Some of the word-experiments are more unsettling. One murky, almost featureless landscape is populated with black blobs – they could be droppings left by some oily, unearthly (and probably equally shapeless) beast. Each of the blobs is assigned a legend: “arbre” (this one stretches vertically), “nuage” (this one floats in the muddy air), “village a horizon,” “cheval,” “chaussee de plomb.” The threat of this painting is not that these eminently understandable words have been stolen by the blobs, but rather that without such words, this is what the world would revert to.
The Punchline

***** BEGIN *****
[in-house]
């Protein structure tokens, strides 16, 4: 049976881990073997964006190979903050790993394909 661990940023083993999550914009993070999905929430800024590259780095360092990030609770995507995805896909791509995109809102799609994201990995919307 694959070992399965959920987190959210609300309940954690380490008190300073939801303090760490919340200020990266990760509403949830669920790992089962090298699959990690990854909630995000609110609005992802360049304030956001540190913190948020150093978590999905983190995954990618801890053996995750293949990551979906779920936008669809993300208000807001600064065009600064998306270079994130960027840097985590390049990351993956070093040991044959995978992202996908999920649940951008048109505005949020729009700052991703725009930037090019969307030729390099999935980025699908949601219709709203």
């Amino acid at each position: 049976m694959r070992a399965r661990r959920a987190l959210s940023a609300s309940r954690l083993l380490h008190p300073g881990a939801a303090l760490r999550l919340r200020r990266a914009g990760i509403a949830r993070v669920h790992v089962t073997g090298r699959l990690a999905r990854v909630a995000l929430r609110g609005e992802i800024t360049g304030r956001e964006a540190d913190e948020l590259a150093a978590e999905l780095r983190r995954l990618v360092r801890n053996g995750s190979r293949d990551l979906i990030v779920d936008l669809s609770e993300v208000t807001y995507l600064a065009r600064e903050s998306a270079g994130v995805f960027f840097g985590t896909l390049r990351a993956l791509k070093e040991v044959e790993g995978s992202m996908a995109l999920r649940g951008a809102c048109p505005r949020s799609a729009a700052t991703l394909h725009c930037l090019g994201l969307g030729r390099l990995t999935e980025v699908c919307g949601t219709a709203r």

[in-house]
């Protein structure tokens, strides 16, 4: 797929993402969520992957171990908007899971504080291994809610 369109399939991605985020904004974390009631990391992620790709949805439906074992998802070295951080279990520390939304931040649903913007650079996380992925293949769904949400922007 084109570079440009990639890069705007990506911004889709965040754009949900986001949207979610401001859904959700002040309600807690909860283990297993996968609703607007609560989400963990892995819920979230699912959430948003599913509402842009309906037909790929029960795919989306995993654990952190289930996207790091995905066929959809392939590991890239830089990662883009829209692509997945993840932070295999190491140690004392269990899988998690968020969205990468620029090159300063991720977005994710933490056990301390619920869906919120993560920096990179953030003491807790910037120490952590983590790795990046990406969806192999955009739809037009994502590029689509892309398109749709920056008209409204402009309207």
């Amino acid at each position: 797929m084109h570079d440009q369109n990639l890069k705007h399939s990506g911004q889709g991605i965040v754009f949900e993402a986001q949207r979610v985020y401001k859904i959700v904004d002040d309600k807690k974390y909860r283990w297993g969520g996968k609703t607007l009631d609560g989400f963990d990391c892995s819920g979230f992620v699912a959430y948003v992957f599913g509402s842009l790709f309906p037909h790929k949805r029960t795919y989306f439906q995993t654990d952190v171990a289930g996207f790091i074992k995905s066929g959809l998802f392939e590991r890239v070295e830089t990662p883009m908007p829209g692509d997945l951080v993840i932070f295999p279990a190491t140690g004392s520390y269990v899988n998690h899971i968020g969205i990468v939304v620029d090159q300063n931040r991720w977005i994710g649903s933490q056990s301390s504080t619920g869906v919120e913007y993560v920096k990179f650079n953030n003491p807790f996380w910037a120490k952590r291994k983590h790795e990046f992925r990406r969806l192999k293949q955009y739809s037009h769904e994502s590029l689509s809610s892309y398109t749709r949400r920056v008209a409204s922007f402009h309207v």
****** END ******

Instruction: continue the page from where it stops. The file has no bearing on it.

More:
A second comics tropism in Magritte’s work is his use of panels and borders. This is most explicitly on display in “The Man With The Newspaper” (1928), which breaks the picture into four quadrants, each quadrant showing the same room, from the same viewpoint. In the first panel, there is a man seated at the table, reading a newspaper. In the remaining three panels, the room is empty, except for its accoutrements: the table, two stools, a curtained window, a metal plate hung decoratively on the wall, a vase of flowers, a picture frame with an indistinct painting (probably a landscape), and a tall black metal heater or stove. These objects remain steadfastly in their places over the course of the four panels, and the amount of light coming in through the window remains constant. We are given no hints to tell us how much time has passed between these views of the room – the three “empty” panels could be pictographic “snapshots” taken a few seconds after the man has left the table (or for that matter prior to the man having arrived at the table), or each could be taken a year apart, on a day with similar weather. The “joke” in this painting, beyond its deadpan, photocopy-like repetition, plays on our assumption that the human being should be the subject of the picture. If we saw the same man, in four panels, in four different rooms, we would think little of it. But to have the subject become the inanimate room renders the man an interloper – an aberration in a world given over to the mute aura of objects.